An intervertebral disc is a structure that occupies the space between the vertebrae. It serves, in particular, as a load-absorbing cushion.
FIG. 1 is a cross-sectional view of a vertebral column through a healthy intervertebral disc 20, and FIG. 2 is a side view on a part of the vertebral column illustrating the position of the disc 20. As can be seen from FIGS. 1 and 2, the disc 20 consists of two parts: a ring-like external part 22, known as “annulus” (or “annulus fibrosis”), and an internal, central part 24, known as “nucleus” (or “nucleus pulposus”). The tissue of the annulus 22 degenerates with age or as a result of some injuries, or illnesses. When annulus 22 degenerates, its fibers weaken, and external forces applied to the adjacent vertebrae, can cause the rupture of the annulus fibers and nucleus tissue protrusion, shown in FIGS. 3 and 4 that correspond respectively to FIGS. 1 and 2. This creates a disc herniation 26 (FIG. 3), which, in turn, may cause a pressure on the adjacent nerve root 28 (FIGS. 1 and 3), resulting in pain.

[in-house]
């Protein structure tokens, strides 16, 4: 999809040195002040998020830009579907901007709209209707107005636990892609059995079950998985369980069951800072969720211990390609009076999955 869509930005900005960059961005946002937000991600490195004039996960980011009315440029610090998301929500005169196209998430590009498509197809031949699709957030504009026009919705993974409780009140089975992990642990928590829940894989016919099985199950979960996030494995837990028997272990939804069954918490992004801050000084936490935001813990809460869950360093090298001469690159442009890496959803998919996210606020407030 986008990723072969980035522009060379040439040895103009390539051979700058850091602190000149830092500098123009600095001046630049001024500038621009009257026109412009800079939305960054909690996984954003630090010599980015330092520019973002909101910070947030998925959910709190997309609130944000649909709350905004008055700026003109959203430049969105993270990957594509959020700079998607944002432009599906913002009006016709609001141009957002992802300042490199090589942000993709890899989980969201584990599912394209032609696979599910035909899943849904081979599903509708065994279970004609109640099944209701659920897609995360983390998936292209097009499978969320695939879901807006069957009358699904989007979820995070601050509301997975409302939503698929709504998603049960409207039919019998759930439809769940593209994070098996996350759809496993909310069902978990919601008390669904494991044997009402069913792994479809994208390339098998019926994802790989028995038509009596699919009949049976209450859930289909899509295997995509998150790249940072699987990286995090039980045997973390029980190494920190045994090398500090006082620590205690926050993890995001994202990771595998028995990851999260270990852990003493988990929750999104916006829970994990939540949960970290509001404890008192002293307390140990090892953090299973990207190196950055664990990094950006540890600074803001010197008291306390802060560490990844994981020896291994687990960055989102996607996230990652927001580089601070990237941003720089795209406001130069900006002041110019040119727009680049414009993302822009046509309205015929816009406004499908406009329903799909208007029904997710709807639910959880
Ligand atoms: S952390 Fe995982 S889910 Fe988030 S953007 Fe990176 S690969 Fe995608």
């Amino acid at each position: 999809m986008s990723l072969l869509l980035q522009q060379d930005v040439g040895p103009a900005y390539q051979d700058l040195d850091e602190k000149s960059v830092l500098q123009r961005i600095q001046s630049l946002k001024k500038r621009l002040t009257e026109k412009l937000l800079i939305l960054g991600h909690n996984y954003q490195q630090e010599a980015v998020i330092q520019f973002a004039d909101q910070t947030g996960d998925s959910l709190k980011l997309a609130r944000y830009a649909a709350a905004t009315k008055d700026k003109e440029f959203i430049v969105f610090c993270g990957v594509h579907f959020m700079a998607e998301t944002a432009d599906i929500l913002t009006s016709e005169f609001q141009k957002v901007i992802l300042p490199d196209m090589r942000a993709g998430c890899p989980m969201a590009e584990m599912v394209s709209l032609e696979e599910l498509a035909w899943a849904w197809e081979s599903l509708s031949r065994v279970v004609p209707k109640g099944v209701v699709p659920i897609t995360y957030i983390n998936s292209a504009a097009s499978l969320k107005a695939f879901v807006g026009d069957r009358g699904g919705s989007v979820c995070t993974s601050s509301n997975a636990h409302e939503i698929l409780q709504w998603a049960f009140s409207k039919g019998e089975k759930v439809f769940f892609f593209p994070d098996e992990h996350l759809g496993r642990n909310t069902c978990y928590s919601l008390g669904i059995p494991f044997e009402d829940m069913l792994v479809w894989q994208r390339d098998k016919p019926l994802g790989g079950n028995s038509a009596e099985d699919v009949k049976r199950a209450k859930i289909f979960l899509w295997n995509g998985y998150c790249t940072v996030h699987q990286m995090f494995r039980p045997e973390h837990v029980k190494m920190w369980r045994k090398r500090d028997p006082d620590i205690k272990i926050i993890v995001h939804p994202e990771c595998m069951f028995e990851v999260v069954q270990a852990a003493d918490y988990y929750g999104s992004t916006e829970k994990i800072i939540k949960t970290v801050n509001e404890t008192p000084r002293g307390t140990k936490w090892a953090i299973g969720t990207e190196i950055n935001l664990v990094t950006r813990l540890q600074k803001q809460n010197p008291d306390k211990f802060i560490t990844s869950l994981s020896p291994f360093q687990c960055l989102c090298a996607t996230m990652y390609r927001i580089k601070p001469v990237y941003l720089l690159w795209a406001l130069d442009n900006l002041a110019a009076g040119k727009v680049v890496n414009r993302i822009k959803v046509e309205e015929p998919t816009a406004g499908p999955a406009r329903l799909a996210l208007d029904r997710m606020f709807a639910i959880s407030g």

It is understood that herniation may occur in any other part of the disc and cause different symptoms and that the herniation position shown in FIGS. 3 and 4 is given just as an example.
 At the present time, several approaches exist for treatment of the problem described above. The first method is called “laminectomy”. This is a surgical procedure, which involves accessing a symptomatic disc by excising a significant amount of the vertebral lamina, followed by removal of the herniated disc material. A laminectomy is a somewhat destructive procedure, which might cause extensive scarring and long (up to 9 days) hospitalization, with an up to 3-month postoperative recovery period.